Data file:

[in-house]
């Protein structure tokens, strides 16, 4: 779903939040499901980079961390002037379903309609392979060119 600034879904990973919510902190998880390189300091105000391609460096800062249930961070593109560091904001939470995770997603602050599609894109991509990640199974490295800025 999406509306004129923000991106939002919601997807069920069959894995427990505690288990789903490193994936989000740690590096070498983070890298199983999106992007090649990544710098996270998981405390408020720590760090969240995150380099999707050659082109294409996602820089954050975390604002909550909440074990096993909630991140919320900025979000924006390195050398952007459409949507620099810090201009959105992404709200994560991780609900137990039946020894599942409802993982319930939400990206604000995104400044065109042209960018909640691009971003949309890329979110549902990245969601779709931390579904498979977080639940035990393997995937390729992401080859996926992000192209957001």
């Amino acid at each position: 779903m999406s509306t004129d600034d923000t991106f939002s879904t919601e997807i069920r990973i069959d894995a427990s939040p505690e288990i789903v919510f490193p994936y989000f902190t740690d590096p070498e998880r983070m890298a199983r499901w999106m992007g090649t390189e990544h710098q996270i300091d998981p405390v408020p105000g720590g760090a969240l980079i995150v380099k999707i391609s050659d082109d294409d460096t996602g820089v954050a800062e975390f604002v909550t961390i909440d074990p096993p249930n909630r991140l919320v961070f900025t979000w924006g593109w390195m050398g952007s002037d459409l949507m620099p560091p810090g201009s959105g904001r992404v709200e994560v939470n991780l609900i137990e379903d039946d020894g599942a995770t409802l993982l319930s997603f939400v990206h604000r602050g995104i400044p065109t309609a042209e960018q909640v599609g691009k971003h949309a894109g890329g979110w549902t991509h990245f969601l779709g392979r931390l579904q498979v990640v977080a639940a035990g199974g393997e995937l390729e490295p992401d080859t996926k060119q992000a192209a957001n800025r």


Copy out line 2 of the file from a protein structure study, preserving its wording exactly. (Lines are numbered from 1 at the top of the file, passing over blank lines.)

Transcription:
């Protein structure tokens, strides 16, 4: 779903939040499901980079961390002037379903309609392979060119 600034879904990973919510902190998880390189300091105000391609460096800062249930961070593109560091904001939470995770997603602050599609894109991509990640199974490295800025 999406509306004129923000991106939002919601997807069920069959894995427990505690288990789903490193994936989000740690590096070498983070890298199983999106992007090649990544710098996270998981405390408020720590760090969240995150380099999707050659082109294409996602820089954050975390604002909550909440074990096993909630991140919320900025979000924006390195050398952007459409949507620099810090201009959105992404709200994560991780609900137990039946020894599942409802993982319930939400990206604000995104400044065109042209960018909640691009971003949309890329979110549902990245969601779709931390579904498979977080639940035990393997995937390729992401080859996926992000192209957001």